Thursday, April 29, 2010

Trends in Education: Multiplicity

A second key trend in education can be described by the third and fourth characteristics of rhizomatic structures as discussed by Deleuze and Guattari in their book A Thousand Plateaus:
  • multiplicity
  • asignifying ruptures
In this post I will use the single term multiplicity to speak of both characteristics, except when I want to speak of asignifying ruptures by themselves. 

Multiplicity is a complex concept that we might approach first from the ideas of connectivity and heterogeneity. Every point in a rhizome can and must connect to everything else; thus, we cannot understand any single point, except in a most abstract and academic way, without considering and accounting for all its connections. This brings us directly to holistic, environmental, systemic, relativistic, organic, fractal, chaotic thinking, and is in direct tension with the kind of rigidly reasonable individualism that has dominated much of Western thought and almost all of American thought for the past two centuries. In terms of multiplicity, then, any thing is best thought of as an assemblage of multiple assemblages—both near and far, now and then and yet to be, in and out, up and down—themselves assemblages of multiple assemblages. Thus, at whatever level or scale we consider any thing, we see assemblages of assemblages within assemblages, all interconnected in a fluidly orderly fashion, like a beautiful fractal image.

Orderly brings us to a key second feature of multiplicity: any multiplicity is self-organized. This is self-evident from a modern scientific point of view. If we consider the Universe—the uber-Rhizome—we see that most everything in it has self-organized. The initial spray of light coalesced into hydrogen and other atomic structures, which then organized into stars, then into planets, then into … well, us and eventually into this class at We ourselves start with a couple of cells and then self-organize into an infant within another rhizomatic structure, or multiplicity, that we call mother. A star has its own light and gravity and self-organization, but that light and gravity extends throughout the universe, and to understand that star, we must consider both its own light, gravity, and self-organization and its relation to all the other lights, gravities, and organization. Any rhizomatic structure, then, contains all the facts and all the mystery possible, and to understand it, we can neither limit ourselves just to the facts or just to the mystery, but must consider the star in all its multiplicities. Clearly, we'll never completely understand any single star, or any single flower or person, and I take great comfort and joy in that. The Universe and everything in it is an infinite multiplicity.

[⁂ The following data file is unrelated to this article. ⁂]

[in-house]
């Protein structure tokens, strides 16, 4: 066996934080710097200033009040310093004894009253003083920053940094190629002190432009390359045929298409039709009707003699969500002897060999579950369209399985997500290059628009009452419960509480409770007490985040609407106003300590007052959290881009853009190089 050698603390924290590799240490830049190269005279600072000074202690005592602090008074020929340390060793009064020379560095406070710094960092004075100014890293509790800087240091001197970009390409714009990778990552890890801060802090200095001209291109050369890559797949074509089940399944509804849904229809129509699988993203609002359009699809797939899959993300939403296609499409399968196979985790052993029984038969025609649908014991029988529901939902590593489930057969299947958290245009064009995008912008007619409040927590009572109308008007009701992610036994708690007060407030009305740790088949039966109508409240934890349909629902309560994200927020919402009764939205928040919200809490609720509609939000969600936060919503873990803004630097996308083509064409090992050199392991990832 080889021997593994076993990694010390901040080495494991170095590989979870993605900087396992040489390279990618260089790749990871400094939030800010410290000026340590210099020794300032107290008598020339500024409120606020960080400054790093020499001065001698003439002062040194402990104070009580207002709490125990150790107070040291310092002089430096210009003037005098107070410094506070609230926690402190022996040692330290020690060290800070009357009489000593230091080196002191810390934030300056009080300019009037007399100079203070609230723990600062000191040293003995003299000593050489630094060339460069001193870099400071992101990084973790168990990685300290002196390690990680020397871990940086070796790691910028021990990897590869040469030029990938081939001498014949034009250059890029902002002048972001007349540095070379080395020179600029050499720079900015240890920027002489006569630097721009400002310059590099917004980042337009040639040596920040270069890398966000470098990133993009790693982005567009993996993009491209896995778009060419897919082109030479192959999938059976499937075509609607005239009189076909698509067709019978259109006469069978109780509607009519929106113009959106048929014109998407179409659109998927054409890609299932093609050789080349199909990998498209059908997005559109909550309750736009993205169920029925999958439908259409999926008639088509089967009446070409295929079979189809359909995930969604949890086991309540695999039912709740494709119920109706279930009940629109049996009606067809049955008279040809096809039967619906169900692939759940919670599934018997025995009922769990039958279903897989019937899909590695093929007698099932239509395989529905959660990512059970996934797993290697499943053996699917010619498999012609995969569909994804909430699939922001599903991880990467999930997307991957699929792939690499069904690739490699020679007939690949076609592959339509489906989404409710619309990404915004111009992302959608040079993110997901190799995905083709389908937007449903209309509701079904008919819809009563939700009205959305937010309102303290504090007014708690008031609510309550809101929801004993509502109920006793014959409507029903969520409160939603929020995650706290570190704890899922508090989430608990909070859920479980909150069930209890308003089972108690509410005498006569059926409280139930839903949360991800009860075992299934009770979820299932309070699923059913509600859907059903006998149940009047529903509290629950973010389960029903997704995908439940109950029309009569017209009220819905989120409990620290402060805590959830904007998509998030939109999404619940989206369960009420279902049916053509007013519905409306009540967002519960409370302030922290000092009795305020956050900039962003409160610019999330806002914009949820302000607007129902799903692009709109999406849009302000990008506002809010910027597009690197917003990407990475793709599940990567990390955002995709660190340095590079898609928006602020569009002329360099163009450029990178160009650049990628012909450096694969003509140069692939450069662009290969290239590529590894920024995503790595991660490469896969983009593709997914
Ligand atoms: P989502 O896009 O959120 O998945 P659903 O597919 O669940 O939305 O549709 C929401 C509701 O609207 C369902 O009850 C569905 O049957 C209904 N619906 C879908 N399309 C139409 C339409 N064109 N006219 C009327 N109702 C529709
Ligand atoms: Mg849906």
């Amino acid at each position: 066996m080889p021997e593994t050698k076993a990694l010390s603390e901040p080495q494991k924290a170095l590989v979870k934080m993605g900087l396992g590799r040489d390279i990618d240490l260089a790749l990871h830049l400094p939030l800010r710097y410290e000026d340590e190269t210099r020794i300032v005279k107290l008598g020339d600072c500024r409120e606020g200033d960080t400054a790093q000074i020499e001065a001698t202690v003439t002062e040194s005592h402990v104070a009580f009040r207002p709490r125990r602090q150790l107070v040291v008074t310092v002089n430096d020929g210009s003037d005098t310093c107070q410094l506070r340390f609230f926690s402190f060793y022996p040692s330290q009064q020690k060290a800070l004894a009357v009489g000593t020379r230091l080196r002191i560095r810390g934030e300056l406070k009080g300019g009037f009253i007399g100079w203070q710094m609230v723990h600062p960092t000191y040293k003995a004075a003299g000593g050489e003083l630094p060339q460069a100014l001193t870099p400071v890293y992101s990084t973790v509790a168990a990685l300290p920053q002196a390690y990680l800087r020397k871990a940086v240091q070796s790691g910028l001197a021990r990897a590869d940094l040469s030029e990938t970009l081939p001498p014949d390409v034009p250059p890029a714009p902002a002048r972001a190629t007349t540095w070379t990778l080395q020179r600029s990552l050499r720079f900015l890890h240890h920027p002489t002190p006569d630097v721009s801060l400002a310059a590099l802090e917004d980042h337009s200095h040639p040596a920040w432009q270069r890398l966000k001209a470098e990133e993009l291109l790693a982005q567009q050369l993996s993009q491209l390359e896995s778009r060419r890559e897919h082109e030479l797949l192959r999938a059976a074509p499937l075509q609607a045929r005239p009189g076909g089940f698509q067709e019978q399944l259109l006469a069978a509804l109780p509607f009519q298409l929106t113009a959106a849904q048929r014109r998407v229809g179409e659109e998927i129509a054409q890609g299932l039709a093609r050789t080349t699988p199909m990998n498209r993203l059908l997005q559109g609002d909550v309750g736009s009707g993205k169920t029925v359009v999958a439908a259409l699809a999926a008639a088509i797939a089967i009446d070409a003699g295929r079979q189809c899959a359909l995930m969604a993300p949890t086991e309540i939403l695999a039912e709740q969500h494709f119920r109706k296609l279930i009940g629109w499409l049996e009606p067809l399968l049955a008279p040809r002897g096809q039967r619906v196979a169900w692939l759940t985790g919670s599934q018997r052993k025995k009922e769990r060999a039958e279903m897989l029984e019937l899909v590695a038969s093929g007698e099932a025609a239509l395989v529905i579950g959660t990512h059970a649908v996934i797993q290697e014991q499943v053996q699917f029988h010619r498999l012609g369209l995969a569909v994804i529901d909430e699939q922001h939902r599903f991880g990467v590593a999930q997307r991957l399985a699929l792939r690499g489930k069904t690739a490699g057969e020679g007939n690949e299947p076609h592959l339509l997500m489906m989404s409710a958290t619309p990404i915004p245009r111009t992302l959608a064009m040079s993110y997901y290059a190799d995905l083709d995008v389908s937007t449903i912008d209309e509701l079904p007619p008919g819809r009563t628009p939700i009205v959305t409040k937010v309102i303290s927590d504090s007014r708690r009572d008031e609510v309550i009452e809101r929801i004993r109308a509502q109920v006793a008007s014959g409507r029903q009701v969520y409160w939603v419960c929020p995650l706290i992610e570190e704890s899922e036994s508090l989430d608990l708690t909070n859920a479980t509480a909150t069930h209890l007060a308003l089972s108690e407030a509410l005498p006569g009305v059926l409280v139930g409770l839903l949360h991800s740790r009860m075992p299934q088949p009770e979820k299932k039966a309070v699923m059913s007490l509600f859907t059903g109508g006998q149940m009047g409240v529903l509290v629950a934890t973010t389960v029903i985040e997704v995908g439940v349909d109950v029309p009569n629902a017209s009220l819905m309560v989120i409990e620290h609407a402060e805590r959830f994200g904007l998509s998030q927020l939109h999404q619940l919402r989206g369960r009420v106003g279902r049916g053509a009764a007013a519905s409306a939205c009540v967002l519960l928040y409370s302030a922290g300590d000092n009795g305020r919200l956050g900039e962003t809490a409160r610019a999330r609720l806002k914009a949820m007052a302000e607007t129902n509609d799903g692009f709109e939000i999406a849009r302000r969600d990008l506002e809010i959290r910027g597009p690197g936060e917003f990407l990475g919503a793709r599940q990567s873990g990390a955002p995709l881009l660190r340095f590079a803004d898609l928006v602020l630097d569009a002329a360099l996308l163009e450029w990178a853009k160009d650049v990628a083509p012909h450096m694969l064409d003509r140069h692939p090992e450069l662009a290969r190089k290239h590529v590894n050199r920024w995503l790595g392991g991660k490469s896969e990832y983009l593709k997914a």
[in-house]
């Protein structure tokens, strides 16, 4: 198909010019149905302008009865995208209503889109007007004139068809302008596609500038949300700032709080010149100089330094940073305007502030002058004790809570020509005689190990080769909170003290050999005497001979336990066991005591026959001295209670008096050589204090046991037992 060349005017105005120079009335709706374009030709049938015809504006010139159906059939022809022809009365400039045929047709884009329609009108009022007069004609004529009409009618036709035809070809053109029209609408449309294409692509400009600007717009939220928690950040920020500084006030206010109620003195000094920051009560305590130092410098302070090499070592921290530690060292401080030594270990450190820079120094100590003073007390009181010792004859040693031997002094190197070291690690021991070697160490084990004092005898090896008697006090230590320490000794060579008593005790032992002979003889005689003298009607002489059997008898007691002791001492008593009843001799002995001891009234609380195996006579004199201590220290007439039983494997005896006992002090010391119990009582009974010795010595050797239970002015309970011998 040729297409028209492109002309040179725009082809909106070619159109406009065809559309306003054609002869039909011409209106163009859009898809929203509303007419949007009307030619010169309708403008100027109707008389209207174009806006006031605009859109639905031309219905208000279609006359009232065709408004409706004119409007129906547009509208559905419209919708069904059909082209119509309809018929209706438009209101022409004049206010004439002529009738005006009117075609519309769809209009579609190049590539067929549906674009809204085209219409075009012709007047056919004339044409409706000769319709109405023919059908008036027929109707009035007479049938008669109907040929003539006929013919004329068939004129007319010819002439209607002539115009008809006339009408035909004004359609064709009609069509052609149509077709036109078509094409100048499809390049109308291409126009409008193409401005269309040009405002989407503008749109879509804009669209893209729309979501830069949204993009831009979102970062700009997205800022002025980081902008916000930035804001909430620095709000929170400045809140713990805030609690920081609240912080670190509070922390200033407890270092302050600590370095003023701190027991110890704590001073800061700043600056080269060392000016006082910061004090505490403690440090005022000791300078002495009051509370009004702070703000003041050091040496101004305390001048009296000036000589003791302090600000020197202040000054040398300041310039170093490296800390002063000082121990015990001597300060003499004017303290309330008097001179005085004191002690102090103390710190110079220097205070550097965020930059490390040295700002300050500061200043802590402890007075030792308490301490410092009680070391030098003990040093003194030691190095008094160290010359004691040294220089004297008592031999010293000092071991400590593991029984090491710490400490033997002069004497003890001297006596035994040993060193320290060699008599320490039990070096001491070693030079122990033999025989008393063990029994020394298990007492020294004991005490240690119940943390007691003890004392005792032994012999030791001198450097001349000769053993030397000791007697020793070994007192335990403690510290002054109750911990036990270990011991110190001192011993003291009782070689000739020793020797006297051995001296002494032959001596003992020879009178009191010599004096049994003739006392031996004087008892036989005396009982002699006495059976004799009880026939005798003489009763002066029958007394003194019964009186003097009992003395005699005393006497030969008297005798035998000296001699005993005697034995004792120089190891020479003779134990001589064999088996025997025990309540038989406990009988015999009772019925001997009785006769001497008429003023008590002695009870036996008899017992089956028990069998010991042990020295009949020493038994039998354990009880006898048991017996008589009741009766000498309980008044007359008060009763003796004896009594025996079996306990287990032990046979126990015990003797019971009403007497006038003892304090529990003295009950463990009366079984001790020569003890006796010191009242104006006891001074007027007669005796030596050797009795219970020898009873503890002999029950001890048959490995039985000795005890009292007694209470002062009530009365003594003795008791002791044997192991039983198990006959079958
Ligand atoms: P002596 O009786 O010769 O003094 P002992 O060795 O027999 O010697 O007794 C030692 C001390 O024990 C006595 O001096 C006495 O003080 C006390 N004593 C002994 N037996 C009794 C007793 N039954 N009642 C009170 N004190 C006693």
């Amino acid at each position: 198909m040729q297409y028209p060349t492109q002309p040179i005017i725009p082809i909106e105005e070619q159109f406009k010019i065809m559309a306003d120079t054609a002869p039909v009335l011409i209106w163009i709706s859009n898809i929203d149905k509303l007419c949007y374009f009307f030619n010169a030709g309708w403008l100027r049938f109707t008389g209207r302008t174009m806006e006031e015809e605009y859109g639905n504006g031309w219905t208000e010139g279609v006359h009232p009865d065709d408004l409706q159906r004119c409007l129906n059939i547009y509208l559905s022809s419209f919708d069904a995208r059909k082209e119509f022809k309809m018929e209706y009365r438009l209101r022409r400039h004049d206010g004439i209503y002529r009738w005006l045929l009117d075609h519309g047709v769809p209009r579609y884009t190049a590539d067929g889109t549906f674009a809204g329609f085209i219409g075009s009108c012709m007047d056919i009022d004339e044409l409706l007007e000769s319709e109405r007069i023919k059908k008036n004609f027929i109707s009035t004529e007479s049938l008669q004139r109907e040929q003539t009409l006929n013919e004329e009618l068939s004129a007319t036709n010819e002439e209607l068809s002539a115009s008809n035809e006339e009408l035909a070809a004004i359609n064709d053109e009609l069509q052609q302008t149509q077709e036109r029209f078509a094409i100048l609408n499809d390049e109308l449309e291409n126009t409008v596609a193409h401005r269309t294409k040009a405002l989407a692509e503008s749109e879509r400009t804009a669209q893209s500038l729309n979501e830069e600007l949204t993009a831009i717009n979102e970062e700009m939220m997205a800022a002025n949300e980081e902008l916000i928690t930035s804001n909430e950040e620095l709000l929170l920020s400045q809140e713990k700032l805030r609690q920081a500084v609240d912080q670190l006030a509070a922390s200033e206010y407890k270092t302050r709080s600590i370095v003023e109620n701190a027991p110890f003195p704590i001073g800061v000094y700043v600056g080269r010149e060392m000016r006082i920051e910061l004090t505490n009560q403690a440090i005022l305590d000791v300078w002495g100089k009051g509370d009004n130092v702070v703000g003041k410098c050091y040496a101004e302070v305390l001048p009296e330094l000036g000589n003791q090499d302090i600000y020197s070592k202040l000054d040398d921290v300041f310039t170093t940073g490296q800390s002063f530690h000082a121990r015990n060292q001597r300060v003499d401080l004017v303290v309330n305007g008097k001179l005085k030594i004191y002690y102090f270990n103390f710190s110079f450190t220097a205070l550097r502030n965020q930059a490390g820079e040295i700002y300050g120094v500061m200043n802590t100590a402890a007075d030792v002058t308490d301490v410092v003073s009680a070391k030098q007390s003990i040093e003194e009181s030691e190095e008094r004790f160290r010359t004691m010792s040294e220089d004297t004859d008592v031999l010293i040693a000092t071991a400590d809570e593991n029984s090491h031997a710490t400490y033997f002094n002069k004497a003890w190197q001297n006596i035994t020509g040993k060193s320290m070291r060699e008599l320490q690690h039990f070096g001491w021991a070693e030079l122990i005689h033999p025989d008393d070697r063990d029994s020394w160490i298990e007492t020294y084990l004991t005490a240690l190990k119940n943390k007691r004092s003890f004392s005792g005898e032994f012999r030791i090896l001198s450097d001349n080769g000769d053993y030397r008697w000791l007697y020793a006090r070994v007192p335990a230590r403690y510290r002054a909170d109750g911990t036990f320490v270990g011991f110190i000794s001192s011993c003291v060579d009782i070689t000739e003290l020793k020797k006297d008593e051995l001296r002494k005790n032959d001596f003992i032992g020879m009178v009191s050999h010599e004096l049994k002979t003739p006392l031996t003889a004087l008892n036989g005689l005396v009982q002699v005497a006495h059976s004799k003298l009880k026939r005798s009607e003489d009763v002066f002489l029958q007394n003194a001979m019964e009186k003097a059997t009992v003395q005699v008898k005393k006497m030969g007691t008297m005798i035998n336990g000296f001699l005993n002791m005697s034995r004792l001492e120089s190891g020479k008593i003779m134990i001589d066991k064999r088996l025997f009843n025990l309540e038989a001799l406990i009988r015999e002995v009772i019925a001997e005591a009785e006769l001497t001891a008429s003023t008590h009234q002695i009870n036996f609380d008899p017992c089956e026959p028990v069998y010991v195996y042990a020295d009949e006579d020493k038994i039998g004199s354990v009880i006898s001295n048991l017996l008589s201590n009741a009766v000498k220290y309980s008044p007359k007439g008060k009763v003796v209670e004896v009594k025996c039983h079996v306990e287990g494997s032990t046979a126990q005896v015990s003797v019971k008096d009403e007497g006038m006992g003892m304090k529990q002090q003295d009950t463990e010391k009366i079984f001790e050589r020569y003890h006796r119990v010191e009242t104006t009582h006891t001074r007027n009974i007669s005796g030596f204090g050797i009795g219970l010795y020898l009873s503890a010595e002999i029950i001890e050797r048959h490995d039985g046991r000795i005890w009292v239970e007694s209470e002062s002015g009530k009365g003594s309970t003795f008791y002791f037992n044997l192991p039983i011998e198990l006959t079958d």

A third point, also self-evident, is that rhizomatic structures are dynamic. They don't self-organize into static entities. They morph, they shift, they merge and sheer, they reorganize. They are susceptible to asignifying ruptures, those exchanges with and sheers into other rhizomatic structures that can so rearrange the rhizome that it appears to lose its significance and signification for us. It becomes asignified, no longer matching the language we've used to signify it. We try to capture rhizomes in language, establishing signs that point this way and that, walling in this space or that, but then the rhizomes shift and the signs point the wrong way. As Robert Frost so plainly says: something there is that doesn't love a wall.

And signification brings us to the final point for this post: our languages for signifying a rhizomatic structure are themselves multiplicities, giving us multiple ways to speak of and to signify any thing, each language with its own value and utility and each language interacting with and engaging the thing differently than another language will. We can start measuring anywhere in the rhizome, on any scale, using any language. Any measure will be more or less useful than others, more or less skillful, more or less salient, more or less common. No measure will be absolutely right or wrong.

To my mind, a multiplicity is easily envisioned in Blaise Agüera y Arcas' wonderful demonstration of Microsoft's new Photosynth technology. Basically, Photosynth is provides the technology to collect images, say of the Eiffel Tower, from around the Net, aggregate those images, and produce one, far more complete, multi-dimensional image that is far richer and more informative than any single image. Thus, the multiplicity produces an image that far exceeds the sum of all the parts.